PEPPERDINE UNIVERSITY PROJECT SPACE
For Immediate Release
Image credit: Shanna Waddell, Sheness study of Bonnard’s Study Photo, Ink and Collage on Paper
A Very Long Moment:
A UCPLA Blank Canvas 8 Exhibition
May 6, 2021
Pepperdine University Project Space
Artists: Gretchen Batcheller, Chris Brown, John Emison, Yvette Gellis, Christina Ker, Peggy Pownall, Ty Pownall, Dale Riley, Joe Suzuki, Shanna Waddell Colbert
Curated by Gretchen Batcheller and Ty Pownall
Pandemic, war, riots, unemployment – the world in 1918. Egon Shiele visited Gustav Klimt on his deathbed to draw his body, distorted from Spanish Flu. Shiele’s wife, Edith, died shortly after and was followed by Shiele himself, three days later. Edvard Munch painted himself during and after his time with the deadly disease. Others reflected on the meaninglessness and chance of it all, forming groups like the Dadaists. The Bauhaus founders couldn’t wait to move beyond the times and focused on making the future. We wonder now, what can we learn from this past and what will endure into the future?
Drawing from what has been and looking towards what could be, the artists in A Very Long Moment: A UCPLA Blank Canvas Exhibition are firmly responding to their present reality with the frankness of Shiele, the randomness of Dada, and the precision of the Bauhaus.
Artist Shanna Waddell Colbert triggers thoughts of an historical infinity mirror with her study of Pierre Bonnard’s 1901 study of his wife, Marthe. Bonnard, a member of the Les Nabis, or “Prophets”, group, considered intimate moments to have a transcendental ability. Waddell gives us stacked intimacy, perhaps pressurizing the transcendental likelihood.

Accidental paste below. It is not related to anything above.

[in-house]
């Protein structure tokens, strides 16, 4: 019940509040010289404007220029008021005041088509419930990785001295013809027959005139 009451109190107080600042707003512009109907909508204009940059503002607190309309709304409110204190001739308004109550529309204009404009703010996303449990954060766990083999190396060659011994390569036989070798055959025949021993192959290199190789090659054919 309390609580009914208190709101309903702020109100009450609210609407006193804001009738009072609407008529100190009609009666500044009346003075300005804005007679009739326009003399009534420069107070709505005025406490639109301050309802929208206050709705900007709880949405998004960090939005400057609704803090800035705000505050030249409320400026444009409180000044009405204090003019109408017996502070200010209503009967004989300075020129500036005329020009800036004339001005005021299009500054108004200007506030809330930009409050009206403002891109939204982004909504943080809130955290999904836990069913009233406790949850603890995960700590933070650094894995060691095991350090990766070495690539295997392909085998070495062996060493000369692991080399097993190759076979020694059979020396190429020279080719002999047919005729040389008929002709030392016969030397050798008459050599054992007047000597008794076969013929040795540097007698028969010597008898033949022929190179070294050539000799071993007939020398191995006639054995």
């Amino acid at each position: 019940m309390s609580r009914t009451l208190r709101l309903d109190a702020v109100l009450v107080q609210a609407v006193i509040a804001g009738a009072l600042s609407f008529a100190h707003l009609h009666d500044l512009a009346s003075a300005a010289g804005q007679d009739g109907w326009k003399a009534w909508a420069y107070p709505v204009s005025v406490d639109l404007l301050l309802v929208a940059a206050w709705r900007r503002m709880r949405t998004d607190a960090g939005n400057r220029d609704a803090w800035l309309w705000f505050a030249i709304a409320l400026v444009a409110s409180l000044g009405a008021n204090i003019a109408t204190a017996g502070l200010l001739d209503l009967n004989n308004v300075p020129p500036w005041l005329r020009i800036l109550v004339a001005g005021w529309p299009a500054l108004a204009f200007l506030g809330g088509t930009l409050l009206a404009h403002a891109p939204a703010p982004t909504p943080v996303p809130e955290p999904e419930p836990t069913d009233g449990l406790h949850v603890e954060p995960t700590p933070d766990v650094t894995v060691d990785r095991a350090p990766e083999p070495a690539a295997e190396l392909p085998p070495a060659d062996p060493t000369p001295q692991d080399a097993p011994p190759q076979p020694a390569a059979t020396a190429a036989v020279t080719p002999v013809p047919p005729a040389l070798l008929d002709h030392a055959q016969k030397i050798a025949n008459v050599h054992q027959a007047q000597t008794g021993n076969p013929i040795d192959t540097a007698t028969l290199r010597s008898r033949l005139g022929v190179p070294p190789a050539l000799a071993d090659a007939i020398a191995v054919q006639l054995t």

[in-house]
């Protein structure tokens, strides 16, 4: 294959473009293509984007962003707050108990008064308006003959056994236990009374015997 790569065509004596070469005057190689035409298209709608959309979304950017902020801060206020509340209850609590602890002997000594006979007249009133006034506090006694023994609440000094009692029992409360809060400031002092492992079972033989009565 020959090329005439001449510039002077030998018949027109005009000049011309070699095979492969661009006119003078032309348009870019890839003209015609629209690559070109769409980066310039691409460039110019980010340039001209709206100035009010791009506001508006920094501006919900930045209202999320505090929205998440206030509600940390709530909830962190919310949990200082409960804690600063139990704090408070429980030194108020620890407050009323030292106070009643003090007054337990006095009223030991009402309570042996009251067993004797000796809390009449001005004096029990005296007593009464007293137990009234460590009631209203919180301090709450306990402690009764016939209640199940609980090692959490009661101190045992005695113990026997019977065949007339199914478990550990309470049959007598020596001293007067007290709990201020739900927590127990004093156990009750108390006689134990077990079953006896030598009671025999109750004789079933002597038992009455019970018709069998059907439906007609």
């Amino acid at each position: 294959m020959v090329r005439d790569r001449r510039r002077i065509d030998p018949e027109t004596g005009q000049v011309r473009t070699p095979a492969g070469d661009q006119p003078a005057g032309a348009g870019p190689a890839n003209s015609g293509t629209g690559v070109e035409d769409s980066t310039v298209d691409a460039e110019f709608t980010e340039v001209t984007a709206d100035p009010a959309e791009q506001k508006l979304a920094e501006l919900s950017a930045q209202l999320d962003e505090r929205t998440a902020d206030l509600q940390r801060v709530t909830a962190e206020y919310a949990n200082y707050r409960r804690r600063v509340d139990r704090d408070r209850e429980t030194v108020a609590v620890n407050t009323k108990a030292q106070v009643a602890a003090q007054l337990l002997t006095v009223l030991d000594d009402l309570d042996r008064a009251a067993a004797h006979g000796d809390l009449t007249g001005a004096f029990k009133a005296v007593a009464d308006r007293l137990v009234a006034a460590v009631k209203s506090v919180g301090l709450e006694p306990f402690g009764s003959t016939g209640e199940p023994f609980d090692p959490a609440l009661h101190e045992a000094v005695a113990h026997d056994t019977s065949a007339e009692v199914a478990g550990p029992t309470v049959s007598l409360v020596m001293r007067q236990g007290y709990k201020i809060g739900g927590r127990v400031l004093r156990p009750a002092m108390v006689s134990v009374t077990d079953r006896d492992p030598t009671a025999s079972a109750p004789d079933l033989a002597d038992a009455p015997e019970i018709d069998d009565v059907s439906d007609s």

With a 2004 Louisiana Purchase nickel and an FDR dime at an eternal standoff, John Emison’s
coins embedded in a stone become part of the fossil record, referencing a timeline stretching long before and far beyond us. Emison, when asked where these specific coins came from said, “It’s what was in my pocket when I had the idea! But yeah, can’t avoid super charged meaning with currency. The Louisiana Purchase was the start of the “Indian Removal” and the use of courts to question and overthrow Indigenous sovereignty, so the continued use of that symbol in a 2004 nickel is pretty insane. FDR is looking at it like... what?? A viewer within the sculpture’s mis en scene. Little plaques, memorials, for better or worse.”
Chris Brown, with his work Three Philosopher depicts a familiar, typically interior, “what am I doing here” conversation via paraphrased philosophy quotes. Glitchy in their multi-headed and handed poses, the speakers in this thought bubbled scene make their cases for how to live by mixing and matching existentialist claims - all seeming to nearly talk themselves out of their own reasoning.
The world after 1918 looked different and never went back to what had been normal. In considering the past and looking to the future, all of the artists in A Very Long Moment are sitting with their present and preparing us for the future.